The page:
What’s Cooking is an update on all things related to CHEFS: the Culture, Health, Environment, Food and Society research cluster at Sheffield Hallam University. What’s been cooking since our last edition?
Check out our most recent blogs, featuring Megan Flint’s prize-winning e-poster, outlining her PhD research on Plant-based convenience foods: Consumer perceptions, nutrient profile and satiety, and Jennifer Smith Maguire’s account of a recent trip to South Africa as part of research on wine farmworker heritage stories.
The latest instalment of our online research talk series was just yesterday, with ‘paired papers’ focused on craft drink and food. Thomas Thurnell-Read shared his research on craft gin distillers and the themes of biography and kinship and craft gin, and Belinda Zakrzewska presented her co-authored work on authenticity, coloniality and Peruvian cuisine. A recording of the session is now available on our ‘past talks’ webpage. Looking ahead, the next ‘paired papers’ session will be in October (date TBC) on ‘Children’s Food, Feeding and Inequalities’ featuring research presentations from Irmak Karademir Hazir and Filippo Oncini. Full details (including full abstracts and the Zoom joining link) are available on our Online Research Talks page. The online talks are open to all, both local and global, students and staff, practitioners and public. Please feel free to share with your networks—all welcome!
If you’re around Sheffield, it’s not too late to register to attend the Nutrition Society summer conference, which Sheffield Hallam University and University of Sheffield are delighted to be hosting 12-15 July, with support from Sheffield City Council. The conference theme is Pathways to Sustainability. Registration deadline is 5 July. Conference information and registration link available here.
Below, we have:
- updates on recent CHEFS members’ activities (a bumper crop of updates!);
- resources/calls for papers/conference announcements (including a call for papers for a special issue on food and sustainability);
- the usual call for contributions and content for the September 2022 edition of What’s Cooking.
Recent CHEFS Activities
Sheffield Business School and the Business, Technology, and Engineering College of Sheffield Hallam University recently hosted a PGR and ECR Conference on the theme ‘Does Impact Matter?‘ Congratulations to the two food-focused, joint winners of the conference prize for the best e-poster presentation! Ufuoma Arangebi’s poster examined ‘Intergenerational cross-cultural attitudes towards household food waste’ and Megan Flint’s poster examined ‘Plant-based convenience foods: Consumer perceptions, nutrient profile and satiety.’ Congratulations, Ufumuo and Megan! You can read more about Megan’s research, and see the full poster in her recent CHEFS blog.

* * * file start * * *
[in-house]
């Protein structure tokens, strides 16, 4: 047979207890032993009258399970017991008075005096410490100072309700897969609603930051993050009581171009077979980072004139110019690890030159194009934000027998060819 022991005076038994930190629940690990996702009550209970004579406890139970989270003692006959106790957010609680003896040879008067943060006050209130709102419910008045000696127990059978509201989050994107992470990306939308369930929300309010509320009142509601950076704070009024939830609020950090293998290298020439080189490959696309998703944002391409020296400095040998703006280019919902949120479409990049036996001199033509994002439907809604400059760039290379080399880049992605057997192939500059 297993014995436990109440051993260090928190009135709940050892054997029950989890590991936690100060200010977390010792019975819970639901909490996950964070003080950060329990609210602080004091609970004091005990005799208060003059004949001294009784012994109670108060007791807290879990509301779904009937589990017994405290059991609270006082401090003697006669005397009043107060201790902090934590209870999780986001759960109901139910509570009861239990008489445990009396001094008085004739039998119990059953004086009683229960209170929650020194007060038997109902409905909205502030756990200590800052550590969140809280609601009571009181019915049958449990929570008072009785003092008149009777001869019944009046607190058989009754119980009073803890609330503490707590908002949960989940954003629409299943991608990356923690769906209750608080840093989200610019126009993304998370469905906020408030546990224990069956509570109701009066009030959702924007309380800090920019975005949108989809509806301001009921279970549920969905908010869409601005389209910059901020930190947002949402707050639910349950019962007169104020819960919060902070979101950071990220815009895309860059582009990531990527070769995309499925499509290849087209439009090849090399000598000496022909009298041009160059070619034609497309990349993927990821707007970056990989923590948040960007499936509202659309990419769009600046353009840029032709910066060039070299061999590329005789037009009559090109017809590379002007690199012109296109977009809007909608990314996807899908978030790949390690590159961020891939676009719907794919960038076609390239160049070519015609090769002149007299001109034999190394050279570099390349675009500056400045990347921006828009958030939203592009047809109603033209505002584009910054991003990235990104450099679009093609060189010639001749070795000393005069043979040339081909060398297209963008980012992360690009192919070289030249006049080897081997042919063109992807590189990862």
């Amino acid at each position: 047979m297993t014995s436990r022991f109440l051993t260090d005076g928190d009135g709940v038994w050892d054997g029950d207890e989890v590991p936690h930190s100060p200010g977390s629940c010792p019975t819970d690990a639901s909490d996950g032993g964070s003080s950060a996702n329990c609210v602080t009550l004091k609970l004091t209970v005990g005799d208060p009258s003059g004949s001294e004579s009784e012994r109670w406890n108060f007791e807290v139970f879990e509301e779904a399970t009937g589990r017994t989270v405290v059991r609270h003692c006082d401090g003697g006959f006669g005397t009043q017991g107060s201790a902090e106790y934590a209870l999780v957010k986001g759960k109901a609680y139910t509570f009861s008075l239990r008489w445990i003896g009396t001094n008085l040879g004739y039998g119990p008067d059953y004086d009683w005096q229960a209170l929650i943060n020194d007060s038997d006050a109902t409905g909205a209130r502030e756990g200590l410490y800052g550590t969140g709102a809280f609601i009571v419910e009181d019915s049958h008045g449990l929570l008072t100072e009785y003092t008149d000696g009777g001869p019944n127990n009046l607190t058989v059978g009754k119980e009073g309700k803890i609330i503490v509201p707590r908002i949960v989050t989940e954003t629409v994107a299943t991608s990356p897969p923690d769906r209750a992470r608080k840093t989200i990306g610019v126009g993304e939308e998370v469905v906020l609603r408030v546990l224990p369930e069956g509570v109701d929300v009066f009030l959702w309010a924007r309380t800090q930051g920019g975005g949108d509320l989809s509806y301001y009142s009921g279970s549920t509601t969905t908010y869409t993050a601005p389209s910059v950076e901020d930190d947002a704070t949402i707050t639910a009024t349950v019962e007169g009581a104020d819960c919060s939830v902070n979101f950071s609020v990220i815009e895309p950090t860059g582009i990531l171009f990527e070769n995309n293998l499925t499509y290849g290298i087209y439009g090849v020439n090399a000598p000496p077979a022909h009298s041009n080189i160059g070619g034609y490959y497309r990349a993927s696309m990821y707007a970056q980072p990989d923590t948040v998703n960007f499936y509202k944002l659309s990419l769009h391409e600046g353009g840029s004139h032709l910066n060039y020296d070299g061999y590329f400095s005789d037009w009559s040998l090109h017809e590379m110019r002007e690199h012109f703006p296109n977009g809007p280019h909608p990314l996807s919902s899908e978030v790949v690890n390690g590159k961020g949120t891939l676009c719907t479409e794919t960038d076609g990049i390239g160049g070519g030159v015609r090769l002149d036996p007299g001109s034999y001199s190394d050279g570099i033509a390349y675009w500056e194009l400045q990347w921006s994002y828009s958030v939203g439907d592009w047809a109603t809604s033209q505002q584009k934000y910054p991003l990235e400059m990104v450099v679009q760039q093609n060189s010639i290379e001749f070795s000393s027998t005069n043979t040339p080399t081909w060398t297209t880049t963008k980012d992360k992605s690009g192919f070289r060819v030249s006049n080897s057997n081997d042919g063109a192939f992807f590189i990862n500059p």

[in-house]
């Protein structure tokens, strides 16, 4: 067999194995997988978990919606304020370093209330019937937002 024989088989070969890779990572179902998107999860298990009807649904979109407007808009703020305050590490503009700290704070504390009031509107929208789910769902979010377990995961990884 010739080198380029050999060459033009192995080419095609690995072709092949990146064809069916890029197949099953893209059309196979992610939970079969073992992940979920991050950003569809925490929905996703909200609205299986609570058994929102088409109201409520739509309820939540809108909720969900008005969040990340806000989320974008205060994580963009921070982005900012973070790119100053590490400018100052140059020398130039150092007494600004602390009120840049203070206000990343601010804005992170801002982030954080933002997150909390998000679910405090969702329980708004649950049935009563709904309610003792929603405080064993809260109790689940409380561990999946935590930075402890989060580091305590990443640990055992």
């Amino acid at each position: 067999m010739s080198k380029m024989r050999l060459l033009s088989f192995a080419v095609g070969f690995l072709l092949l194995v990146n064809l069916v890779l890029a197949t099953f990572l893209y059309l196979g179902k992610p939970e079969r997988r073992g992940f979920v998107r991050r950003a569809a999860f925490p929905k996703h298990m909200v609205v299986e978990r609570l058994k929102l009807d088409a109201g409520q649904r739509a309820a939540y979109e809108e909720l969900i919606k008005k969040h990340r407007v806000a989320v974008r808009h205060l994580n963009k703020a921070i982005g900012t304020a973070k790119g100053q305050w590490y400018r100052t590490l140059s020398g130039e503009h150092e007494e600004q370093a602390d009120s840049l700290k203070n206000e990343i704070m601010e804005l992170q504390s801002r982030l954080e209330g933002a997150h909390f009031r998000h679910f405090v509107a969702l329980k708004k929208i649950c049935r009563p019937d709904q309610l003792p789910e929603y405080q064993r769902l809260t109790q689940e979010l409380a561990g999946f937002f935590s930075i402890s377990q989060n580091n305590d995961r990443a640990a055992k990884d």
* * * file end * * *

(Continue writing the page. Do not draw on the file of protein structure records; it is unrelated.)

Jo Pearce, senior lecturer in Nutrition, successfully defended her PhD by publication, ‘Teachable moments in the promotion of healthy eating habits in pregnancy and early childhood’, in June. Jo’s PhD engages with issues of how nutritional exposures during pregnancy, infancy and early childhood can impact on both the short-term and long-term health outcomes of children. Pregnancy has often been described as a ‘teachable moment’, where women may have increased motivation to change their dietary and other health behaviours. Other teachable moments exist whenever families make choices around nutrition, such as breast or formula feeding, the introduction of solid foods and what to eat at home or at school. The thesis considers whether the promotion of healthy eating habits and adherence to dietary guidelines during these teachable moments, have the potential to improve the health outcomes of women and children. The thesis was comprised of eight papers: two explored women’s feelings about their weight, diet, nutrition, and physical activity (PA) during pregnancy; two were systematic reviews and found some limited evidence that very early introduction of solid foods (≤ 4 months) and high intakes of protein in infancy may contribute to overweight and obesity risk later in childhood; two further papers explored baby-led weaning (BLW) and found understanding of and adherence to the characteristics of BLW varied considerably amongst parents reporting using the method; a final paper explored why some families choose not to take universal infant free school meals. Overall, the research highlights that health promotion activity should focus on the long-term healthy eating habits of women as the gatekeepers of the family diet, whilst recognising the challenges that women face during and following pregnancy. Congratulations Dr Pearce!
Caroline Westwood was recently at the annual ESRS (European Society for Rural Sociology) conference. The main conference theme was rural entrepreneurship, with talks covering a range of issues including agri-food entrepreneurship in small, rural SMEs, and connections between food, farming, rural tourism and diversification. Caroline presented the paper, ‘Rural and Agricultural Shows: New Strategies for Supporting Entrepreneurs,’ which focuses on the impacts that covid has had on exhibitors at these events. The conference presentation began by looking at attendees’ pre-pandemic experiences at these traditional events, followed by data collected from exhibitors who had attended virtual agricultural shows in 2020 during the pandemic, with a focus on how they have adapted their businesses since. This was in collaboration with Professor Gary Bosworth from Northumbria University who specialises in rural entrepreneurship. Caroline and Gary are planning future collaborations to extend this initial study.